I was very disappointed with the lack of bridge detail in this kit. The only details are 1/16" thick tapered "ribs" to be glued at intervals on the sides. To me, five-inch-thick ribs just didn't cut the mustard. I wanted more and finer detail. Fortunately, I had a couple of Central Valley 72-foot double-track plate girder bridge kits, and a little kitbashing yielded nicely-detailed "skins" that will be applied to the sides of the turntable bridge.
I also added a control shack from a Walther's turntable, instead of the plain laser-cut structure in the CMR kit. And I modified the arch over the turntable, since Virginian's turntables had curved I-beam arches. It was easy to splice Evergreen styrene shapes with some of the CMR arch pieces. You can see these detail in the photo above.
After trying two different motors - the last of which was way too fast - I decided to build my own worm gear drive. The recent purchase of a small metal lathe and a milling machine made this easy, and it was a satisfying project.
The worm started life as a 3/8"-16 machine bolt which I turned down to leave a round head and two sections of thread. In one section I cut crosswise slots to convert the threads into teeth for cutting the worm wheel. Cutting a true worm wheel uses a process called "hobbing," where the worm teeth themselves cut into the worm wheel. This results in a perfect fit, with no slop or backlash. Afterward, the cutting section is cut off the worm, leaving the "real" worm.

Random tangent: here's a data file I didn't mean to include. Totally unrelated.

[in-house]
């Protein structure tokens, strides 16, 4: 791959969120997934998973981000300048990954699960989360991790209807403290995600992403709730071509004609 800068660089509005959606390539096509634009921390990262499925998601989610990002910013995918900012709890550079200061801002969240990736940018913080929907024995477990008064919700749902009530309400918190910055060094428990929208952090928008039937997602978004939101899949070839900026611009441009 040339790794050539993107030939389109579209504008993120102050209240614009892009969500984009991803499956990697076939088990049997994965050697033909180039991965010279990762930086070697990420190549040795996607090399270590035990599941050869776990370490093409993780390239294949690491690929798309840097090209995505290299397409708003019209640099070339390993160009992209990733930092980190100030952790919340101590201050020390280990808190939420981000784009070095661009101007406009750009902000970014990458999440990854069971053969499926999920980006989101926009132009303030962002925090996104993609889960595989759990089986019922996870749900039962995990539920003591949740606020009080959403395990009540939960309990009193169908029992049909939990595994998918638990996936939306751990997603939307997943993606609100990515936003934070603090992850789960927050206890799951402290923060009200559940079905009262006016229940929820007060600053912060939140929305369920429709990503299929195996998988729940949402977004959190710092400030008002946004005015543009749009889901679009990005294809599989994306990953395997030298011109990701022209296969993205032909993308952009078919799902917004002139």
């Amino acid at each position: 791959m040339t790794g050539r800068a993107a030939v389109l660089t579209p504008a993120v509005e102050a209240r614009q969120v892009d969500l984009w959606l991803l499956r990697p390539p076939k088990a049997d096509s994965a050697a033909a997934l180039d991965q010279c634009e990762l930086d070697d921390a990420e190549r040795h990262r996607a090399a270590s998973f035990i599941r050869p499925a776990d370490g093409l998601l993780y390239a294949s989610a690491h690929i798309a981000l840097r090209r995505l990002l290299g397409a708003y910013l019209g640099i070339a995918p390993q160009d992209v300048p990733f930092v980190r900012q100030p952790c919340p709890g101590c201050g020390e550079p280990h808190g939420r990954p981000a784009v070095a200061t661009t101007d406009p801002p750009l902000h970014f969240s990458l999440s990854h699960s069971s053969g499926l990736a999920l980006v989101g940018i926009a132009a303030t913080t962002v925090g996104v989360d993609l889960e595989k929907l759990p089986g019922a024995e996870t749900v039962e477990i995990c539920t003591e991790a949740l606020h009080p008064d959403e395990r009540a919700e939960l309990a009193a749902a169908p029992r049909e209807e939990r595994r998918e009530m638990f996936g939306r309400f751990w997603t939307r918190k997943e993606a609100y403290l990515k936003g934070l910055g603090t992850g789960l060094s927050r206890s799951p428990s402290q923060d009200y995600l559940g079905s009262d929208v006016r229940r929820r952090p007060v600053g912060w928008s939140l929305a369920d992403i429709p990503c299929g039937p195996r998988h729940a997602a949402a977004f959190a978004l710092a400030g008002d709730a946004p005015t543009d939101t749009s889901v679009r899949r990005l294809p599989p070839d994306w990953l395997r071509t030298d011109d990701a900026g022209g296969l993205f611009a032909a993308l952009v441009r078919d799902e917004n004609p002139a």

Here's a picture of the worm wheel ready to be hobbed by the slotted portion of the worm thread.
The worm wheel is made of Delrin, which is a pleasure to machine. It's soft enough for the mild steel worm teeth to cut into, but dimensionally stable, so it holds the final shape very well. (I could have used brass or aluminum for the worm wheel, but I'd need much harder material for the worm to cut the teeth.)
The mounting bracket was machined from a solid piece of aluminum. This bracket first was used to hold the worm wheel while hobbing it (see the photo above). The threading action causes the worm wheel to rotate, so it needs a sturdy support and a free-moving shaft.) After the hobbing was done, I finished machining the bracket to its final shape.